The other day I found myself among some musicians who were talking about the stress of performing pieces from memory. Not surprisingly the word adrenaline came up, but I was surprised to find when I later looked in my dictionaries that the scientific term adrenalina/adrenaline goes back only to the latter part of the 1800s (with Spanish minimally altering the English form). The word was created by prefixing Latin ad ‘to’ to the adjective renal, which Spanish and English both use to indicate ‘having to do with the kidneys.’ The adrenal glands got their name from their location: they are adjacent to the kidneys.

Our adjective renal comes from the synonymous Late Latin renalis, which was based on Latin renes ‘kidneys.’ Latin renes gave rise to Vulgar Latin renio, with stem renion-, which speakers of the language created to distinguish ‘a kidney as food,’ much as Spanish pescado designates ‘fish as food,’ in contrast to the generic pez. From Vulgar Latin renion- came the Spanish word for ‘kidney,’ riñón.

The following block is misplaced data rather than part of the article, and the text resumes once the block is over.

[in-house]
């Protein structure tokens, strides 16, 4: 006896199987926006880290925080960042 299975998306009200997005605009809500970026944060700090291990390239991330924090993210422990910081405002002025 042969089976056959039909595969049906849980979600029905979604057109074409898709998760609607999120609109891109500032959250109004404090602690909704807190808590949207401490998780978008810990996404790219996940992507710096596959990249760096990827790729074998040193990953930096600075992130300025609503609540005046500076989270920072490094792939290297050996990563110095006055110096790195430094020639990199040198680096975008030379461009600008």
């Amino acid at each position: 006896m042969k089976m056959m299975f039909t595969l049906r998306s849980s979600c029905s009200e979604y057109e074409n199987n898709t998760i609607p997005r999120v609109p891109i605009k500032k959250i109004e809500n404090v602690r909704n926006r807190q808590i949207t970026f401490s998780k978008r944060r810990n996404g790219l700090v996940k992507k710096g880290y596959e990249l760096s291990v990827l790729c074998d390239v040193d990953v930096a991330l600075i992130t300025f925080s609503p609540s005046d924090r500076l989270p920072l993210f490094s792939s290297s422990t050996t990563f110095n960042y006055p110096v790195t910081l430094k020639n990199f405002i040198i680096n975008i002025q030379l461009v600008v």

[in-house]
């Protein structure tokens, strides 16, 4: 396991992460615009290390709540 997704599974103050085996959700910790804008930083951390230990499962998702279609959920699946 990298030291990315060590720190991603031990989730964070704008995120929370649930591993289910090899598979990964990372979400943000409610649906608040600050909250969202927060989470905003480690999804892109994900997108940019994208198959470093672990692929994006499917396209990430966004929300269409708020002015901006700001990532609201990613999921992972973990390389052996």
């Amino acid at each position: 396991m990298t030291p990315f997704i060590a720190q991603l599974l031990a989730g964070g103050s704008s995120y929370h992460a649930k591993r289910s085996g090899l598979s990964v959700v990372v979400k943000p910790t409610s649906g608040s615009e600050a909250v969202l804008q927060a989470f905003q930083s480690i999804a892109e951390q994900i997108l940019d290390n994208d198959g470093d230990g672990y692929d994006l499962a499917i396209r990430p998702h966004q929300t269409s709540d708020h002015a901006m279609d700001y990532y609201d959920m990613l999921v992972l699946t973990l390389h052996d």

© 2011 Steven Schwartzman

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  1. Trackback: epinefrina « Spanish-English Word Connections

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©2011–2016 Steven Schwartzman
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